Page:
Global corporate boards have all conceptually embraced the need for their corporations to have not only a position and philosophy but to actually begin the journey on implementing ESG programs.

Jamf is an example that is truly unique and differentiated in their approach. They are a newly public, hyper-growth, hyper-scale enterprise software company that went public a year ago.

What has made Jamf differentiated is they are at the leading point of the arrow of companies that are operationalizing and implementing their ESG programs pre-IPO and newly public.

Most corporations merely speak about their philosophy, mission, vision, and purpose, but lag on execution or do empty programs characterized as “green washing”.

So where should ESG leadership reside in a corporation and who is best placed to take the mantle of operationalizing ESG?

Jeff Lendino, Jamf’s Chief Legal Officer, is a great exemplar since he has pulled together the working group across each functional part of the company and created the templates, scorecards, and deliverables across all the functional groups who are involved in this undertaking.

One of the important things to highlight is the importance of getting started early, Jamf had a lot of building blocks in place early, had the culture in place before going public i.e., use of technology focus on philanthropic and local issues as well as governance. Starting their projects and having it be authentic allowed Jamf to make good progress sooner.

When discussing how to implement ESG, it is critical that these discussions begin before the IPO process.

It may be helpful to speak to external experts and advisors who can review your current ESG programs and offer guidance on how to grow and scale them through the IPO process and beyond that. Early conversations can help you think through long term planning and can inform many future projects.

Often the focus for executives who are on the path to an IPO is on the machinery of the IPO…the roadshow…the investors, etc. What happens after the hurdle of going public can be an overlooked factor which is why it is essential to think through long term ESG initiatives before the team is swept up in IPO prep.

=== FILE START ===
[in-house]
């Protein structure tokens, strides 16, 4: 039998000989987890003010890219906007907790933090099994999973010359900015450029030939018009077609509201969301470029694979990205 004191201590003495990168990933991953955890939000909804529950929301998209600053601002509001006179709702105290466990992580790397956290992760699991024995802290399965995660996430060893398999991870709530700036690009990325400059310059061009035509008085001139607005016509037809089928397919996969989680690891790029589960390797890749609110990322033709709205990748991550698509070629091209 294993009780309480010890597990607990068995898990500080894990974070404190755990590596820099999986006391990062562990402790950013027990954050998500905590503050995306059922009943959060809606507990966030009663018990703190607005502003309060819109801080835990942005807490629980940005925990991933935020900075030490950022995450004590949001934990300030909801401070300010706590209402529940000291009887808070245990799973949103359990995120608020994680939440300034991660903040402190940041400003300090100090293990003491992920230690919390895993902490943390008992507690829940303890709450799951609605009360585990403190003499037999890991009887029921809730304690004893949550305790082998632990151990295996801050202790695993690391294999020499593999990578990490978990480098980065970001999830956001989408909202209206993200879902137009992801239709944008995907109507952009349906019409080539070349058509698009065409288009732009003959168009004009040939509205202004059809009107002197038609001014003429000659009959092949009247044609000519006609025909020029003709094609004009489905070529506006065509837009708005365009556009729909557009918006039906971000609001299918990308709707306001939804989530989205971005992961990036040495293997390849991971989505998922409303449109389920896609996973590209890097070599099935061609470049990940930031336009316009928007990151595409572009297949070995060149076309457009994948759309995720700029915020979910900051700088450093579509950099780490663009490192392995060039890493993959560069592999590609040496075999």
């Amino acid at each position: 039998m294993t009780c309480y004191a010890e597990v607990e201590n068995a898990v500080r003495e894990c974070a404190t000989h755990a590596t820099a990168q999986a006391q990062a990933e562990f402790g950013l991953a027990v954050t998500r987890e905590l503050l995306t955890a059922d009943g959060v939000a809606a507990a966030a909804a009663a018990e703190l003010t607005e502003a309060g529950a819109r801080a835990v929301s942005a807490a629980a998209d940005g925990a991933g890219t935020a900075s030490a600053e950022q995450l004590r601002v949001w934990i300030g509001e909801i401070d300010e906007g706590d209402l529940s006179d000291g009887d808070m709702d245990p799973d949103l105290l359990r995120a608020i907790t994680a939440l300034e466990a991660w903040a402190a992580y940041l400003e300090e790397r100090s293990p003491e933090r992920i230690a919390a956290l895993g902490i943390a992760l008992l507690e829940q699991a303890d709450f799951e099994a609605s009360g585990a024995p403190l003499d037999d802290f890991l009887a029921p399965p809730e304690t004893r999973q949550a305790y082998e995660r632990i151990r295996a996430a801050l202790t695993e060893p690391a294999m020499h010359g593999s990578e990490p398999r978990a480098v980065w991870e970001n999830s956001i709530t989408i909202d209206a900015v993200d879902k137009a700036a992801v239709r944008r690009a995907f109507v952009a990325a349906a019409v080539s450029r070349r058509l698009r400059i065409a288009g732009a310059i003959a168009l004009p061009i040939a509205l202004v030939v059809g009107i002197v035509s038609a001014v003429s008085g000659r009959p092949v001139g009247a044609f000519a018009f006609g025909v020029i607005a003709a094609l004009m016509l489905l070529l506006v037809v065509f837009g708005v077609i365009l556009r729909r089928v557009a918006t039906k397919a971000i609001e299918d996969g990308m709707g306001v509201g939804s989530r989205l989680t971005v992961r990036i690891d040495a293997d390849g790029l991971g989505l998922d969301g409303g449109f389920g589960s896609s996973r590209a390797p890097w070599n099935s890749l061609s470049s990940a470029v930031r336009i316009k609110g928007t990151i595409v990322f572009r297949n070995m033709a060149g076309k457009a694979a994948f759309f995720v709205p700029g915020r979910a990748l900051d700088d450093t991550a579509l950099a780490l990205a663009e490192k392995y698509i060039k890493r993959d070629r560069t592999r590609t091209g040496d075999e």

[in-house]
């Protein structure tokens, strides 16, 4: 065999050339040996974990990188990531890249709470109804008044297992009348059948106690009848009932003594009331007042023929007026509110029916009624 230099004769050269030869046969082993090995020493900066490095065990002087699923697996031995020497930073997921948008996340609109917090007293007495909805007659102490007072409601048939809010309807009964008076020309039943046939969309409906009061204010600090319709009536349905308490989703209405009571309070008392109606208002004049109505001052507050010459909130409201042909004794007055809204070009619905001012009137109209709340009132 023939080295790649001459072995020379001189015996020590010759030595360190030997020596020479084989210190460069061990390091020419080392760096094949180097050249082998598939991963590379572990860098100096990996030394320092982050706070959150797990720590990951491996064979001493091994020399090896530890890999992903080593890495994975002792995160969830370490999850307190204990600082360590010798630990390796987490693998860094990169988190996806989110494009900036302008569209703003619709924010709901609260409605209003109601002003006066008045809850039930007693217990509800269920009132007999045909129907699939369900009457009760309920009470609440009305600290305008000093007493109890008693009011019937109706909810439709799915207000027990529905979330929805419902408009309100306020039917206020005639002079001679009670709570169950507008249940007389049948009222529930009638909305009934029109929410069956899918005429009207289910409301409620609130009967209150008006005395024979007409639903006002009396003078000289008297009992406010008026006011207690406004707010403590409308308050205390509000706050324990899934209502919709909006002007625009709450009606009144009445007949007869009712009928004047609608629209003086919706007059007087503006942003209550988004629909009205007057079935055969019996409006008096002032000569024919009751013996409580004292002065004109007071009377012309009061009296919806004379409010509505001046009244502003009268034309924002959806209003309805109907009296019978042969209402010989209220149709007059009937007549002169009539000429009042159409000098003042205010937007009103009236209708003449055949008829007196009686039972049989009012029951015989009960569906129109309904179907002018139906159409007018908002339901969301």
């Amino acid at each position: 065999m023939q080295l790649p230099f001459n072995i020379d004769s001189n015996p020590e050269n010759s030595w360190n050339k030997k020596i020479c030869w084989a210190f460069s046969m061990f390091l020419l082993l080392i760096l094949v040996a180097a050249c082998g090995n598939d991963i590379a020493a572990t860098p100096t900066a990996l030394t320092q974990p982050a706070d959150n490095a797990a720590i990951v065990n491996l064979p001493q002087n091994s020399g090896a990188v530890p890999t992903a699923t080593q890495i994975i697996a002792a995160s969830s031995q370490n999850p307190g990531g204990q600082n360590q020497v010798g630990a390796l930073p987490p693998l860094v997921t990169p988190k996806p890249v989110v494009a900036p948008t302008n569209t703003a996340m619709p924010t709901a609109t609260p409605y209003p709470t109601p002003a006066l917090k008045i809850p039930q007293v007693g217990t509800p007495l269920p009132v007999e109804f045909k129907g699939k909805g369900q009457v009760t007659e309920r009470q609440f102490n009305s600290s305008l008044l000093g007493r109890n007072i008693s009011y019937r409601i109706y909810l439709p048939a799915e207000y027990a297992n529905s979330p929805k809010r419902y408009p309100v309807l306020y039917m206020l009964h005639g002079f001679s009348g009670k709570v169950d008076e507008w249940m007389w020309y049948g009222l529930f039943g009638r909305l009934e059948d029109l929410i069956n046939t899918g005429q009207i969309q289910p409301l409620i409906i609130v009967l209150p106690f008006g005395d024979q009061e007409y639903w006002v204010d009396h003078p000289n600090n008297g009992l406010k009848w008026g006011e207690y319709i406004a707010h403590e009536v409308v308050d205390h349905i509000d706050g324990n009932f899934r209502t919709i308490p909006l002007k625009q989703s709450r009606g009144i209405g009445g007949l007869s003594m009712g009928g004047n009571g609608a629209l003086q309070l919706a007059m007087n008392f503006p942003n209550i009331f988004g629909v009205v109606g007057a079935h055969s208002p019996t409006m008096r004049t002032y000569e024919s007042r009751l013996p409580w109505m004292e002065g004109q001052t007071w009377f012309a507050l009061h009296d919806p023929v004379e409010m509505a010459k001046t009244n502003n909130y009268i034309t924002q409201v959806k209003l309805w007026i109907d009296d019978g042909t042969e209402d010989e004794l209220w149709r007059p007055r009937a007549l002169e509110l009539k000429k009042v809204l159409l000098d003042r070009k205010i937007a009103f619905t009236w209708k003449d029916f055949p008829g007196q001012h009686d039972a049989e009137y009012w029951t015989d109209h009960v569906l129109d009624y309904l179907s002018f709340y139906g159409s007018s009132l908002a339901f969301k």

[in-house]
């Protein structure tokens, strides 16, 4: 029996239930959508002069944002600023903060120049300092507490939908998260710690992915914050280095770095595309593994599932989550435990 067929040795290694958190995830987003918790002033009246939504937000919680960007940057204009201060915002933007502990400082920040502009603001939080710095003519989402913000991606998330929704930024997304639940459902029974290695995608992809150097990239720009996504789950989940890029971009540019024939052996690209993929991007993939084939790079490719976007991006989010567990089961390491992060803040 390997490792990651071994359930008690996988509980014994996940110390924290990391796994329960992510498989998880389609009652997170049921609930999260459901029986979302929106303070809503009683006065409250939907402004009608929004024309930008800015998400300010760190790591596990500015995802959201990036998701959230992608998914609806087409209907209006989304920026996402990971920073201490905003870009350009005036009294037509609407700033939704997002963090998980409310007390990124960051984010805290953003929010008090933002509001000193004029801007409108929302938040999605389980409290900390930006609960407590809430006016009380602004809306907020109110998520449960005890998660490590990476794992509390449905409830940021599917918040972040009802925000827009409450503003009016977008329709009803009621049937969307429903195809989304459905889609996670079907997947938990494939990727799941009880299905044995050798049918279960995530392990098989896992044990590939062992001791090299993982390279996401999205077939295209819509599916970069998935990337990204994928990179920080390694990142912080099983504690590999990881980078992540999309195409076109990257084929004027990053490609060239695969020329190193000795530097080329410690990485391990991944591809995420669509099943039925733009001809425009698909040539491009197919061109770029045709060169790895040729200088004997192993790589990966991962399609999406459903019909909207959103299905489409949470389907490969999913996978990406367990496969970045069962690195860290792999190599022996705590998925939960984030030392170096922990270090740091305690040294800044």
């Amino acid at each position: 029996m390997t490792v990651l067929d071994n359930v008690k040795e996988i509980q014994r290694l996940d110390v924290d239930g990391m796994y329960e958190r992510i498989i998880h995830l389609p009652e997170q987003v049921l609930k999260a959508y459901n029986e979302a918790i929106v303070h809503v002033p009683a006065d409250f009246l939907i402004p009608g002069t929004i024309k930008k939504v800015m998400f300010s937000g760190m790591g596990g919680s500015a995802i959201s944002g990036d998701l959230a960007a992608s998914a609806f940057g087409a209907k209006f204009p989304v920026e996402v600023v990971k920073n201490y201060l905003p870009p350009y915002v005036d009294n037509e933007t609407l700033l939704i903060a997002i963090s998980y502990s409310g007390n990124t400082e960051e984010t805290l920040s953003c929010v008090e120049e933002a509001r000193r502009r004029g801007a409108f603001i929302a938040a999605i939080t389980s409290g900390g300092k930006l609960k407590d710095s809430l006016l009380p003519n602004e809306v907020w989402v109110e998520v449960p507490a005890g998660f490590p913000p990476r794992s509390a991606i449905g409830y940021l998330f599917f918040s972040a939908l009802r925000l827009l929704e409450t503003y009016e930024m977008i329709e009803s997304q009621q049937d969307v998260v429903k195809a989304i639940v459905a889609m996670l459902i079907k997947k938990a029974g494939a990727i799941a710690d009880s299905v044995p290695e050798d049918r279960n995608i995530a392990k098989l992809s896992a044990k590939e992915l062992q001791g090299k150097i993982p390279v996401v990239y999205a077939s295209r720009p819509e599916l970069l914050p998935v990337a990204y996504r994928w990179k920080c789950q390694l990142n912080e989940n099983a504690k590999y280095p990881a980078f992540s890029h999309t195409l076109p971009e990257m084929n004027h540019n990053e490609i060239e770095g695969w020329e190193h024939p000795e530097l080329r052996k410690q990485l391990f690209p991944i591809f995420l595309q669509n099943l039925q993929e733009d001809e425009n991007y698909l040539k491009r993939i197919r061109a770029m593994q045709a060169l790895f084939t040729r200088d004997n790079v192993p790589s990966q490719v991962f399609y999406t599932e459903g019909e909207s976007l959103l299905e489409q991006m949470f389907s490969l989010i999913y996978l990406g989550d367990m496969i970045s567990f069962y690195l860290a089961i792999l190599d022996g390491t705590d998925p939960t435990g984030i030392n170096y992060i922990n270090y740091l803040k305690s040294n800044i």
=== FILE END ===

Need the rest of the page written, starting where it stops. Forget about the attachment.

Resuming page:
Thinking long term about what the next several phases of the company look like can help attract the right investor(s).

In order to do this effectively, you need to have a clear messaging plan to be able to integrate your unique ESG story into the deck / roadshow to attract a differentiated set of investors as part of the IPO process. It is critical to convey who you are as a company and what your identity is apart from just being a great tech company.

Setting the right expectations at the beginning also helps the company properly frame for investors, customers and other interested parties the status of the company’s journey so progress on this initiative can be measured over time.  While ESG has become (and will continue to be) a front-page issue, this is not something that is done overnight so a continued focus on communicating the status of your progress is critical.

In speaking with Lendino he highlights the importance of building a core team to launch an ESG program. Lendino shares his view that the goal is not to hire someone who is “just” an ESG person but rather to get the best out of your employees who are already at your company working on issues connected to ESG. As you go through your hiring process, ESG is another capability or skill set worth seeking out in addition to the other prerequisites for the role you are filling.

He suggests pulling in a key person from finance to be able to convey a compelling story to investors. There should be a governance overlay in your ESG reporting and you need a key team member that can speak to topics such as data privacy and security concerns. There should be a team member focusing on environmental concerns which can include things such as the company’s carbon footprint, energy use, etc. And of course, included in this core ESG team it is important to pull in a key member from your PR team that can think through how to knit together these varying threads into a compelling narrative from an IR perspective.

Once the core team has been established, it’s important for the team to understand exactly where the organization is in their journey before they can determine where they want to go. Conducting an inventory of all ESG related activities and mapping it to an established framework like SASB or GRI is a good first step. Jamf utilized smaller working groups to help gather this information. These groups included subject matter experts and employees that were passionate about ESG issues. Engaging internal stakeholders from the start brings the right people to the table and helps foster engagement and ownership.

ESG is no longer a box checking exercise that is only addressed once a year as a footnote in the annual report. ESG must be woven into the company’s overall strategy and should be factored into all decision making. More than ever, ESG is a necessary component to ensuring the health, competitiveness, and longevity of a company.